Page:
Making Babies: The Motive for Peace

At the recent burial of one of the Lango tribe’s great mothers, thousands of attendees were graced with the presence of the Won Nyaci (head chief). Burials, and virtually all other functions and events in Uganda, are filled with lengthy speeches from notable community figures such as this old man.

The speech was concluded with laughter and joy, unlike some of the other boring or sorrowful speeches delivered. “I want peace,” said our cultural leader, “because when there is peace, people can give birth.”

Having babies is inherently good in Lango (and many other parts of Africa). This is one reason I have no reservations buying land when I have the opportunity. The population is not going to decrease any time soon, so land will only appreciate in value.

Children of Lango are children to everyone. Parents can go digging in a distant place without fearing for their children. Adults are always on the look out for youths, and youths too are responsible people themselves. At a young age, they know almost everything about how to keep a home: digging, cooking, cleaning, building, manners, hospitality, basic repairs, etc. This develops a type of maturity uncommon in the young people of my native United States.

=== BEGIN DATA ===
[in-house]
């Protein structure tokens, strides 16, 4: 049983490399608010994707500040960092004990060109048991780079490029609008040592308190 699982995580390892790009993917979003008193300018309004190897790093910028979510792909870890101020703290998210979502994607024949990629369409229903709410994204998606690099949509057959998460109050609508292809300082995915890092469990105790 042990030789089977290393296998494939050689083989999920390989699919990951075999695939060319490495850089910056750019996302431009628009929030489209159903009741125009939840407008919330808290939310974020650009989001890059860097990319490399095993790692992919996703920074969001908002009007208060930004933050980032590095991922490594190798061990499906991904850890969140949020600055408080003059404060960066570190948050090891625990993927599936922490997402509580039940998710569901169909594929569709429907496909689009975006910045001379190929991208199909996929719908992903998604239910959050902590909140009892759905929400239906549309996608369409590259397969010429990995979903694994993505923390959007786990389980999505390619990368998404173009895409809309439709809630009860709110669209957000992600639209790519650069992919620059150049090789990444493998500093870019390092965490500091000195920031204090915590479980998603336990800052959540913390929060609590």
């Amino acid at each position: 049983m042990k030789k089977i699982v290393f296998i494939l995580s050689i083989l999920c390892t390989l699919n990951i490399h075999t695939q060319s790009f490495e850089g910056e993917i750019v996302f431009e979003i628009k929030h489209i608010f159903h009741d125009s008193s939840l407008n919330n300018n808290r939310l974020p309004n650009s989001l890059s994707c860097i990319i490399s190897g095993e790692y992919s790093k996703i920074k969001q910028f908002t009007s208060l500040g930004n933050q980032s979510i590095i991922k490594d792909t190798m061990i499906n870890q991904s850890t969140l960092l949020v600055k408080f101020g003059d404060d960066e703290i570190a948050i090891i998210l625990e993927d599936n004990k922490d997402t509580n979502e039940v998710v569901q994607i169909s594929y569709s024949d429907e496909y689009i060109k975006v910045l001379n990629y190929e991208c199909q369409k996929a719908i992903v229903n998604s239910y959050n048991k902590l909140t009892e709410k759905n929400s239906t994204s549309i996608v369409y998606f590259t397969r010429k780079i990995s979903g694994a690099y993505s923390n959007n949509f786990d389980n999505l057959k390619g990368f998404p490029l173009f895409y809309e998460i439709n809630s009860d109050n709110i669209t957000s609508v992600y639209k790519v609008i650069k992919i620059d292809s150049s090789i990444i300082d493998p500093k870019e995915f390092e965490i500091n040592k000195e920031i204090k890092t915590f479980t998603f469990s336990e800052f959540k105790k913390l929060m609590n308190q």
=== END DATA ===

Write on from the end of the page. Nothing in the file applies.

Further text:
Too often we see peace as an end, rather than a means. Some believe that if violence is absolved, then we are in a good place. Sometimes our standard is not high enough; the “end” should be a thriving and fruitful society in which we live in abundance that reaches beyond the mere absence of war. This is what we call “kuc” in Lango. We can cultivate kuc by using peace as a means. When we are able to live in abundance, freedom, and unity, producing children can be smiled upon by all.

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